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Interesting headline photograph

If I emerge from the front door of my block of flats, but then realise that I have forgotten to bring my camera with me, then, unless I am in an extreme hurry, I turn around, go back up the five flights of stairs to my home, and get my camera. I cannot bear to be out and about in London without it, being a ever-more voracious photographer of whatever I see on my perambulations that interests me, and that’s more and more, the more I think of different interesting things to keep track of.

Plus, I just know that if I am not careful in this way, then the one day when I do not have my camera with me will be the exact day that an Airbus 380 on its way into Heathrow gets into trouble so serious that it is visible even to me, and plummets down into central London.

One of the things I like to photograph is the front pages of newspapers, because of their often amusing or arresting headlines. I mostly do this in the shop where I often buy my monthly copies of the Gramophone and the BBC Music Magazine (by “music” this magazine means classical music) and my weekly copies of the Radio Times, so the proprietor doesn’t mind me photographing other things. He knows that I am not going to buy any of these newspapers, but that I might be about to buy something else, and that I regularly do, even if maybe not on that particular day.

And, I take a lot of other photographs, of such things as cranes, bridges, Big Things, roof clutter, signs and notices, and other digital photographers, especially when they are engaged in photographing such things themselves, or in photographing themselves.

All of which is my explanation of why I took the photo below (on March 14th 2014) but then forgot about it, until I went trawling through my photo-archives seeking something else entirely:


I couldn’t find that exact story on the www, but here is the Evening Standard version of the same thing.

For me, this is always an interesting moment in the see-saw that is now British politics, between regimes which contrive as much government as the voters feel they can afford and regimes which unleash more government than the voters feel they can afford. (The option of having less government than the voters feel they can afford, is not, alas, considered worth offering.)

I cannot remember to the nearest year when the Blair/Brown regime was reported as having pushed public sector pay above this same mark, contriving a country in which public sector workers were, on average, reported to be getting more than private sector workers, but I do remember noticing that moment, and thinking it of some significance.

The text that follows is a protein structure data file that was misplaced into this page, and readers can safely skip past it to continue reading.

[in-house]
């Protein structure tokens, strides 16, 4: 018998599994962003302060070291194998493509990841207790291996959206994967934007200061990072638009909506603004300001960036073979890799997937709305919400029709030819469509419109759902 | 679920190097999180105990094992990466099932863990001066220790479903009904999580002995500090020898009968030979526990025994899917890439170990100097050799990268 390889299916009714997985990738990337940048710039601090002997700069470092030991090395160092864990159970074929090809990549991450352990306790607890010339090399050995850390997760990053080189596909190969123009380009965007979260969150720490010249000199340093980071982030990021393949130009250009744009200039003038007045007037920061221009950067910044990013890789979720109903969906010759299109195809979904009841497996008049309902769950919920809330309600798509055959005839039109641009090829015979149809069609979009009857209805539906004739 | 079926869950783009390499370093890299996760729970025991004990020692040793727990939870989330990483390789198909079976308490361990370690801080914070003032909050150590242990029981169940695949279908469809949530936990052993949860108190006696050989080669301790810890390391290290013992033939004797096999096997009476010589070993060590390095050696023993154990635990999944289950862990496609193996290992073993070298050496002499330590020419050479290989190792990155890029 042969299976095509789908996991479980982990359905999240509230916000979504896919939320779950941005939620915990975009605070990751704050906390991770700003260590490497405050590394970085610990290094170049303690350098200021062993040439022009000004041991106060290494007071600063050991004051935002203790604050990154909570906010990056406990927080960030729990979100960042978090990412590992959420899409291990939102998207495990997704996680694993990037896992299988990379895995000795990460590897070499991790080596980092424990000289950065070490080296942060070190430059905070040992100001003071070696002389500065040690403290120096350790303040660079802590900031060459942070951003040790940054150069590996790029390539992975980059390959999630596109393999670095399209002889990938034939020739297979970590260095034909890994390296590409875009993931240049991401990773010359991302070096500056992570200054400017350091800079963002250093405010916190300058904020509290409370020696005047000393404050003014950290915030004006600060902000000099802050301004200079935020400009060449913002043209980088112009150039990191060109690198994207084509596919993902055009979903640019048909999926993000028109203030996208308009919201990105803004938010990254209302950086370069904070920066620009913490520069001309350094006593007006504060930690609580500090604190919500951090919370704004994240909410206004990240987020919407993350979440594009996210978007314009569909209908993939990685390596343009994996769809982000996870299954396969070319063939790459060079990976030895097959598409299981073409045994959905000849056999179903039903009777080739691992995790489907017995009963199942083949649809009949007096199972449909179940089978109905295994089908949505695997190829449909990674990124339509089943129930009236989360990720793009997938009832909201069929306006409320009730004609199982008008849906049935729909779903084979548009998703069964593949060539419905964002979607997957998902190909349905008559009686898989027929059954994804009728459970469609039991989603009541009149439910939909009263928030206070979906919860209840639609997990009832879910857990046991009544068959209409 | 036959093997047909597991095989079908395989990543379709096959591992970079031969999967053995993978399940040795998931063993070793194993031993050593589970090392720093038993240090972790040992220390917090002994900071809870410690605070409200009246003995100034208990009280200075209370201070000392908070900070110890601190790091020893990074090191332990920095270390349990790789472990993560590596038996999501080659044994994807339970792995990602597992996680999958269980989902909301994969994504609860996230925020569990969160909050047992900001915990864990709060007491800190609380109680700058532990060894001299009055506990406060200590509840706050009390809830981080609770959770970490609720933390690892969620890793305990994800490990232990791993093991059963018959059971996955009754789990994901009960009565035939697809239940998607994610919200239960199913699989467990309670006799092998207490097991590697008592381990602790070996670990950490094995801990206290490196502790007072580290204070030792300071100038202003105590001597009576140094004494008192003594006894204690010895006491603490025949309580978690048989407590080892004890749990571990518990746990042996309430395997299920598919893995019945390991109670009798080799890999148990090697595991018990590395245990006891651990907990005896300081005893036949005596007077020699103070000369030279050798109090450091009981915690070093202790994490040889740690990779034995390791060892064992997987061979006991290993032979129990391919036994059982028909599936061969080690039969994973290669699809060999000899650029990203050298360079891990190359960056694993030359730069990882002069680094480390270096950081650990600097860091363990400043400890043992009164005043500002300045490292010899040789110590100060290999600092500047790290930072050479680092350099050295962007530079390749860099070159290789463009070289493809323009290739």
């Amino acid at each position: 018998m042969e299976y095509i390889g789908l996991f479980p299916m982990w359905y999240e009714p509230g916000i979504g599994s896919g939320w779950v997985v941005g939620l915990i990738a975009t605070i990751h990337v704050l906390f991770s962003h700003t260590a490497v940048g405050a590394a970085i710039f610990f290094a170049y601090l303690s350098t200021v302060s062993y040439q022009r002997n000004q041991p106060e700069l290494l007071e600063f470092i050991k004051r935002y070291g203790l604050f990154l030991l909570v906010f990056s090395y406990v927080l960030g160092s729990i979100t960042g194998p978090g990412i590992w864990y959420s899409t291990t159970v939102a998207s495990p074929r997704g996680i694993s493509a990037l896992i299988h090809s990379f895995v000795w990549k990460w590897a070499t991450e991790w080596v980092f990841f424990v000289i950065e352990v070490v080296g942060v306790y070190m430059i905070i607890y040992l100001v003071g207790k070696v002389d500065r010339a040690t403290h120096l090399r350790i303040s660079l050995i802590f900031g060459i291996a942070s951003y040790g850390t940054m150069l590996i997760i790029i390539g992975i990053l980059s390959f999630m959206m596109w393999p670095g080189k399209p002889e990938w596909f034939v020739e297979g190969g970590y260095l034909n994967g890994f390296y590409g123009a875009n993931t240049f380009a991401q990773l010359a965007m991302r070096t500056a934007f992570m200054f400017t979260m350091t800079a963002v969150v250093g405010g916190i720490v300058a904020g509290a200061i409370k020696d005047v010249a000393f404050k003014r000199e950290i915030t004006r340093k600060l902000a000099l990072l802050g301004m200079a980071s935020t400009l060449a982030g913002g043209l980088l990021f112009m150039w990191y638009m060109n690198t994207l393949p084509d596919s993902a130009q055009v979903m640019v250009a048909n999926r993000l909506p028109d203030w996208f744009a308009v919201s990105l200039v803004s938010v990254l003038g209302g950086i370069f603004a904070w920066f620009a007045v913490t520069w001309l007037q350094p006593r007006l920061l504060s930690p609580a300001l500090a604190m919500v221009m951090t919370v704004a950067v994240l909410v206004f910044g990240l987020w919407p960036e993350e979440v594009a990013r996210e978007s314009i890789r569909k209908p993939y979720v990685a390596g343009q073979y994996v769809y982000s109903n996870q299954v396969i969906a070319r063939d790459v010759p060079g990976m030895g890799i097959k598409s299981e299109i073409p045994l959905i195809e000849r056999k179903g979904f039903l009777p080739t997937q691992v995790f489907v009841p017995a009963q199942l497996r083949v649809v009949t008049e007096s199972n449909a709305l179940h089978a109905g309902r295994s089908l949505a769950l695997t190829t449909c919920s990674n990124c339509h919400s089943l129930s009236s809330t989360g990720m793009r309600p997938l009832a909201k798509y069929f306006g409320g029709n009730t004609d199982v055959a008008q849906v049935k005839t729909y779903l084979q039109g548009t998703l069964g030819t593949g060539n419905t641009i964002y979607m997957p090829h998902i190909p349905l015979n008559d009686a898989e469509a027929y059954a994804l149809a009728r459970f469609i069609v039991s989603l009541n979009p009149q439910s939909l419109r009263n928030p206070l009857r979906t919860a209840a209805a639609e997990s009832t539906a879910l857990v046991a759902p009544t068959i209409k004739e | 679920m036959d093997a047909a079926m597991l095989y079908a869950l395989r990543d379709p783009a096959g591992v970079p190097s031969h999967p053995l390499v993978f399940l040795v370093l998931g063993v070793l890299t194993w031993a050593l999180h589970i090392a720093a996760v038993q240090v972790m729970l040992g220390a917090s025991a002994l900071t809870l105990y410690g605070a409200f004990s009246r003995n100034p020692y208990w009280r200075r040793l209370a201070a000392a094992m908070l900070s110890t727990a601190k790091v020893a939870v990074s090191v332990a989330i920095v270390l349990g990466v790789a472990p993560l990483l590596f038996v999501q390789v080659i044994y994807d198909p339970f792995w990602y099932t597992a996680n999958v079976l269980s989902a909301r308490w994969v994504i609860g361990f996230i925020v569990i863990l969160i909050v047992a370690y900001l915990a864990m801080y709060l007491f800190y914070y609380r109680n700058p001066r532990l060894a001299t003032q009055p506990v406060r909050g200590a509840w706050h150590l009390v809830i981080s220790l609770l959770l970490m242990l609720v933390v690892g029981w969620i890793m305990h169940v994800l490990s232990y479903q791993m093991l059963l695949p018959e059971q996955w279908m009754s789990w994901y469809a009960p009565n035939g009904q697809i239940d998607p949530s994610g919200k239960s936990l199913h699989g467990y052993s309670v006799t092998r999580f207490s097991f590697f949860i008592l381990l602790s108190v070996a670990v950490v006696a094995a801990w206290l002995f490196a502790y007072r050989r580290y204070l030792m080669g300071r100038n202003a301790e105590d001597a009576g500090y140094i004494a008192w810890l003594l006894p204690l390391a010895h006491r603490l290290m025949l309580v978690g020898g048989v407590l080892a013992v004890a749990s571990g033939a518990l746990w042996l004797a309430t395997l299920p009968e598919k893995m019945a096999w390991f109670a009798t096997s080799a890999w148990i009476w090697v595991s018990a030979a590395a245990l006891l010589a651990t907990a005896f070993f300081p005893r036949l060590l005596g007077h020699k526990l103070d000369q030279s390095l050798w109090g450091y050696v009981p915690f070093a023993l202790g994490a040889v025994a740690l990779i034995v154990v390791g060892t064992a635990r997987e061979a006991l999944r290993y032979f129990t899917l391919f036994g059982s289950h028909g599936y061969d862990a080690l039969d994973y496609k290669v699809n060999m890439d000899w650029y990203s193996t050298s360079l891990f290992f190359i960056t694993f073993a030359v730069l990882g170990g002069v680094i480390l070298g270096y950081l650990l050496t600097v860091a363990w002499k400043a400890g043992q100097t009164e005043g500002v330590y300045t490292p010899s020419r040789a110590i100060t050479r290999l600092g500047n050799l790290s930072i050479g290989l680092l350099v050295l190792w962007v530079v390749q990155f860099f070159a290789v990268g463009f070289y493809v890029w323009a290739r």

And this latest little tilt in the balance between production and predation strikes me as significant also, and worth noting here even if the announcement happened a couple of months ago. Just for now, for the time being (or so it says in the newspapers): production gets you better wages than predation. Good.

I know, I know. As good news comes, this is pretty small stuff. After all, even this feeble milestone took them four years to get past. As “austerity” goes, it is very mild indeed. But it is good news, I think. And I particularly enjoy being told it by a newspaper which so obviously disapproves of the story that it is telling.

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13 comments to Interesting headline photograph

  • Nick (Blame The French) Gray

    Is it true- cameron issued an ultimatum to the Kremlin? No wonder Putin is happily annexing any territory near Russia- Cameron (and Obama!) are just career politicians, whereas Putin will be here forever, with legal comebacks every few terms.

  • Paul Marks

    If true this presents an interesting contrast with the United States.

    In the United States people who work for the Federal government tend to be better paid and have better benefits than people who work in civil society (the “private sector”).

  • AndrewZ

    That headline about workers’ pay is a reminder that the unspoken assumptions behind a statement can often be far more revealing than what is said explicitly. The headline about Cameron issuing an “ultimatum” to the Russians also seems to involve some rather extraordinary assumptions about Britain’s position in the world today.

  • Andrew Duffin


    No mention (in that link, at least) of differences in pension provision, job security, or the scandal of “contractual grade progression”.